“I am in (OU’s Undergraduate Student) Congress, and I’ve been wanting to work with ... underrepresented groups on campus, to have their voice(s) better heard on issues,” Williams said. “Because I believe in the past, even though they have been vocal, they haven’t had enough say in what (the Student Government Association) does, and I want to change that here. One of the things I see is that, as someone who is white and a man, I don’t see the whole picture, and I want to help other people express their view in Congress so that we can make the best decisions possible for campus.”
As marchers completed the route and filed back into a space in front of the capitol building, a lineup of female speakers began. Speakers presented an intersectional vision for the march, representing LGBTQ, black, Latinx and indigenous communities.
Marchers heard from Tamya Cox of Planned Parenthood Great Plains, who spoke about Planned Parenthood’s new clinic and said the organization is offering abortions in Oklahoma for the first time. Other speakers included Oklahoma state Rep. Regina Goodwin, D-Tulsa; Kendra Wilson-Clements, the founder of Matriarch, a nonprofit organization benefiting Native American women; and Candace Liger, fitness coach, poet and activist .
Jessica Martinez-Brooks, director of diversity enrichment programs at OU, was the final speaker of the day. Martinez-Brooks talked about the legacy her grandmother left to her, her mother and her aunts, noting that their strength and the power of her education has brought her to where she is today.
“Today is a very powerful moment for women in Oklahoma, and particularly women throughout the United States,” Martinez-Brooks said after her speech. “I think we have seen many of the strong women who are involved in education right now, who are involved in politics and community organizations — they were raised by strong women. And I think that is what you will continue to see.”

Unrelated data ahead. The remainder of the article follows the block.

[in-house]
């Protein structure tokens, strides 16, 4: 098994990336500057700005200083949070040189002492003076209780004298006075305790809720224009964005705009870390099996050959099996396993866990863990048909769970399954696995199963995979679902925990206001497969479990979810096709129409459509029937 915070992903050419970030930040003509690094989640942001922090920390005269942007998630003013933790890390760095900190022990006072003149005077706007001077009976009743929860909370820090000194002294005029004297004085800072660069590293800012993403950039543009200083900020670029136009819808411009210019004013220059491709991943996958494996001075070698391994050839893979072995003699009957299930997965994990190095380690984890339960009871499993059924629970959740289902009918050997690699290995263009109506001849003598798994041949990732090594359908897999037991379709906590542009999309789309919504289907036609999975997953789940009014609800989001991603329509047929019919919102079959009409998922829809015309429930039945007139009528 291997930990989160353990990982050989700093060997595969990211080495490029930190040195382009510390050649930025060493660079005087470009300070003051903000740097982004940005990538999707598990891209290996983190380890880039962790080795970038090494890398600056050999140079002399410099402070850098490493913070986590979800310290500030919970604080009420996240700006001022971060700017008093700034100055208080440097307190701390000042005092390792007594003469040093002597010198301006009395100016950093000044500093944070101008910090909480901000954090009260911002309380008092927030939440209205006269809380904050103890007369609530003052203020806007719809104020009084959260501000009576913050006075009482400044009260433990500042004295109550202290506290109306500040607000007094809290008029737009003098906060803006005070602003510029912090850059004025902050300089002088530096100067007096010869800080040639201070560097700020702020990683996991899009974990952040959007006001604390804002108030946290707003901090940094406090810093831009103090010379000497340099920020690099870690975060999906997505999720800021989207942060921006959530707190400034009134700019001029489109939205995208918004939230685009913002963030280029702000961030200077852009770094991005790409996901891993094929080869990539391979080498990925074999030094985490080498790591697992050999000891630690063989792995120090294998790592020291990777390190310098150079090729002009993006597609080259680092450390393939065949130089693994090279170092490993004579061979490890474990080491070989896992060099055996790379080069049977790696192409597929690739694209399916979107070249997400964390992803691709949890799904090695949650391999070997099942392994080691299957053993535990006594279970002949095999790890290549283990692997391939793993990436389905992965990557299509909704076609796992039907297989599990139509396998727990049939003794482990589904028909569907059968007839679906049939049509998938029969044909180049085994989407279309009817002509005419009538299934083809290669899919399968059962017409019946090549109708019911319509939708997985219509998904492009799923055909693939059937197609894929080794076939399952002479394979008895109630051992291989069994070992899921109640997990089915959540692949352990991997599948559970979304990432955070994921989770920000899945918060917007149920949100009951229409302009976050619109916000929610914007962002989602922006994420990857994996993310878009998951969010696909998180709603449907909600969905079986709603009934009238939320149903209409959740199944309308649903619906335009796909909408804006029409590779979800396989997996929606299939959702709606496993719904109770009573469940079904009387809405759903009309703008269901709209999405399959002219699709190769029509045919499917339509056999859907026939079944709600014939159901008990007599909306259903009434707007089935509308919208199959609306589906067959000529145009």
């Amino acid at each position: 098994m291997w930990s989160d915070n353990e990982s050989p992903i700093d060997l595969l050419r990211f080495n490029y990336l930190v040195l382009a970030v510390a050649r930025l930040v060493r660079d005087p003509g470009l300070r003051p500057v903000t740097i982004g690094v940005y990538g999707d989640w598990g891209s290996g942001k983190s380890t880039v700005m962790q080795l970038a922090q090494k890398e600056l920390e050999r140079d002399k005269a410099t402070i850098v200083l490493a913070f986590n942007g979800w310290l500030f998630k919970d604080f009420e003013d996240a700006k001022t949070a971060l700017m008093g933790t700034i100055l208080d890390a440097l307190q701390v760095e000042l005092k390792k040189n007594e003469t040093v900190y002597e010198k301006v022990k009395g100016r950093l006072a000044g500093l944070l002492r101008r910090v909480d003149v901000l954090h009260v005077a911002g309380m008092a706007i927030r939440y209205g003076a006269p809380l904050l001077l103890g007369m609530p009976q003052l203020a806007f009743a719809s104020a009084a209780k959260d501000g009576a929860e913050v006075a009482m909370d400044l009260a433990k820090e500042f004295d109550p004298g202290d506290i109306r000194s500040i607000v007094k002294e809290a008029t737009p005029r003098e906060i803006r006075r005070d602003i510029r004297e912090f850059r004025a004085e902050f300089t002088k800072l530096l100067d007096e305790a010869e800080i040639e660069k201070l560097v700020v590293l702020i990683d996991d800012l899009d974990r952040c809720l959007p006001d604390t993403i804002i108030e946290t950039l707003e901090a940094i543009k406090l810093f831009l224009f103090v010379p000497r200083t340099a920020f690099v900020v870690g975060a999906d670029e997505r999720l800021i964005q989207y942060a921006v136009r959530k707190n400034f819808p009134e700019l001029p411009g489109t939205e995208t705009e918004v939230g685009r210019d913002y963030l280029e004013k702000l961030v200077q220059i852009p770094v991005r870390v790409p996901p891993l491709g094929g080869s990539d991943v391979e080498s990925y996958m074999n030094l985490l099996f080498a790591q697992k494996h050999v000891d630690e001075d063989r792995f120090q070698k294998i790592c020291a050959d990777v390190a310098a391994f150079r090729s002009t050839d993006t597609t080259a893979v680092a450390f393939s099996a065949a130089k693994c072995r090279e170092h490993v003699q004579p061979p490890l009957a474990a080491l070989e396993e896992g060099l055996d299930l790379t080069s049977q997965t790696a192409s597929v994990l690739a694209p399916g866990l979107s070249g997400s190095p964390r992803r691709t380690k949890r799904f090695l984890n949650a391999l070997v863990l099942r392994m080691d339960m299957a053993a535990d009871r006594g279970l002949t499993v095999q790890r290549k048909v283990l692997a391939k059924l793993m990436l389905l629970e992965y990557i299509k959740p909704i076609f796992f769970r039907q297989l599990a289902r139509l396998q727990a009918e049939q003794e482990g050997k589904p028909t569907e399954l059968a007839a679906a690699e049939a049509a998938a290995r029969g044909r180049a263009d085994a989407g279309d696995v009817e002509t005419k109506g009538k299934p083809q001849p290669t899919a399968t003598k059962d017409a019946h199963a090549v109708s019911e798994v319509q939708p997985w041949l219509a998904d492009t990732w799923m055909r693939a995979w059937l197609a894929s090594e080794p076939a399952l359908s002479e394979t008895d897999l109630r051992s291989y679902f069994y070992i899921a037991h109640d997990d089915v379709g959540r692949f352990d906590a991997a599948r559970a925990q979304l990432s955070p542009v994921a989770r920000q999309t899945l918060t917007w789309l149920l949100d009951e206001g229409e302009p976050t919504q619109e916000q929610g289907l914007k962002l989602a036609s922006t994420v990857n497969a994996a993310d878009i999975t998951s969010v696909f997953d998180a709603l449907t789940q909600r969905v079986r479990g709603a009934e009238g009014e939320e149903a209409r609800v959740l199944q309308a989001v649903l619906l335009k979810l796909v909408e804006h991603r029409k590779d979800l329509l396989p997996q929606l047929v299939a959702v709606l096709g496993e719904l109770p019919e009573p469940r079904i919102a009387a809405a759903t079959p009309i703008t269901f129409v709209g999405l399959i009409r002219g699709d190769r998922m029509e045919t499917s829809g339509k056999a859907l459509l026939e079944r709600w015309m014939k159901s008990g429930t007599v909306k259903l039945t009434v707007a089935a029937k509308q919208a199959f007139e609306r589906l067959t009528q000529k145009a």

The march was a good reminder to keep teaching younger generations how to be strong women and how to make themselves heard, Martinez-Brooks said.
"I think there’s some times we need to take a pause and teach our daughters, because I think at some point, we have lost that spirit at times that truly was 'you need to stand up and fight,'" Martinez-Brooks said. "There are ways to fight — you need to stand up, make your voice heard, make your issues heard and ensure that the people who have the power, either you get the message to them and they make the changes, or you sit down, think about how you’re going to run for office and ensure that those issues get brought to the capitol."
Martinez-Brooks said the march allowed her to see and be inspired by women who understand and take time to discover the needs of their communities.
“I see a lot of women who are in leadership positions, and they operate with grace and compassion, and they bring an empathy to their positions,” Martinez-Brooks said. “They really understand — they go to the community groups that they represent, they are at town processions, they are there day in and day out.”
Women who know the needs of their people, not elected officials, are the keys to change, Martinez-Brooks said.
“I don’t need more people who are sitting here at the capitol in their offices voting on things that they don’t know anything about,” Martinez-Brooks said. “That’s where we need to make the change, and I think women are strong leaders and do that — they go and listen.”